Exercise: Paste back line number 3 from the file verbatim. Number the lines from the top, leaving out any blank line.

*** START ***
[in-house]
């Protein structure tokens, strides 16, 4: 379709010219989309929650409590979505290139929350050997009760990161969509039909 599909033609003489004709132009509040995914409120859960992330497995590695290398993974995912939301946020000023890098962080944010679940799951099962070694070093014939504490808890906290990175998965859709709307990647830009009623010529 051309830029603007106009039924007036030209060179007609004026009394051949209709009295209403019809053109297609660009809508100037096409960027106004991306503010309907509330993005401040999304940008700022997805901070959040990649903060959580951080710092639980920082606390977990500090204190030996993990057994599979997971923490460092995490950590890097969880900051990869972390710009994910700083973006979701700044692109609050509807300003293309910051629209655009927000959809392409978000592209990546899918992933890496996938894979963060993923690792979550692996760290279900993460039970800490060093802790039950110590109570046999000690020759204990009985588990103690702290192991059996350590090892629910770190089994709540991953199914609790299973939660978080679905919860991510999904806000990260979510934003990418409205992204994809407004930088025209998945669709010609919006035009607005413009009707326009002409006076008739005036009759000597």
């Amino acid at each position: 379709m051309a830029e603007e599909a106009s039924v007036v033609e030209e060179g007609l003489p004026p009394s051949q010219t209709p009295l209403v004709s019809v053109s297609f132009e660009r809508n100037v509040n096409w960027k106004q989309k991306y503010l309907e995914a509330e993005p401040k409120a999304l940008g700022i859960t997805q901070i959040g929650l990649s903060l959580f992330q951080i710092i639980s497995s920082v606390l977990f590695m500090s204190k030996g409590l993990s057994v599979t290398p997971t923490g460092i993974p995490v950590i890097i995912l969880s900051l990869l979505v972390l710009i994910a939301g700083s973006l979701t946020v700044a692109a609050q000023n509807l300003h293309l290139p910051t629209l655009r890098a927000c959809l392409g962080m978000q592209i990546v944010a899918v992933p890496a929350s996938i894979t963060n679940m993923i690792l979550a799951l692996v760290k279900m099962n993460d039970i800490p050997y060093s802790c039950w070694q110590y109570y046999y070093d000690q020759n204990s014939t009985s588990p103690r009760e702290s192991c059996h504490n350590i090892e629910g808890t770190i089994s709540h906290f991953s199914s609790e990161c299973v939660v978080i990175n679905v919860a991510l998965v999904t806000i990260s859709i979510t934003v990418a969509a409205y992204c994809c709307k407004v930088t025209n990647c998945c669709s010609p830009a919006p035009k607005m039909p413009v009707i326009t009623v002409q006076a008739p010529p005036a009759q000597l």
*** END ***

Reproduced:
């Amino acid at each position: 379709m051309a830029e603007e599909a106009s039924v007036v033609e030209e060179g007609l003489p004026p009394s051949q010219t209709p009295l209403v004709s019809v053109s297609f132009e660009r809508n100037v509040n096409w960027k106004q989309k991306y503010l309907e995914a509330e993005p401040k409120a999304l940008g700022i859960t997805q901070i959040g929650l990649s903060l959580f992330q951080i710092i639980s497995s920082v606390l977990f590695m500090s204190k030996g409590l993990s057994v599979t290398p997971t923490g460092i993974p995490v950590i890097i995912l969880s900051l990869l979505v972390l710009i994910a939301g700083s973006l979701t946020v700044a692109a609050q000023n509807l300003h293309l290139p910051t629209l655009r890098a927000c959809l392409g962080m978000q592209i990546v944010a899918v992933p890496a929350s996938i894979t963060n679940m993923i690792l979550a799951l692996v760290k279900m099962n993460d039970i800490p050997y060093s802790c039950w070694q110590y109570y046999y070093d000690q020759n204990s014939t009985s588990p103690r009760e702290s192991c059996h504490n350590i090892e629910g808890t770190i089994s709540h906290f991953s199914s609790e990161c299973v939660v978080i990175n679905v919860a991510l998965v999904t806000i990260s859709i979510t934003v990418a969509a409205y992204c994809c709307k407004v930088t025209n990647c998945c669709s010609p830009a919006p035009k607005m039909p413009v009707i326009t009623v002409q006076a008739p010529p005036a009759q000597l």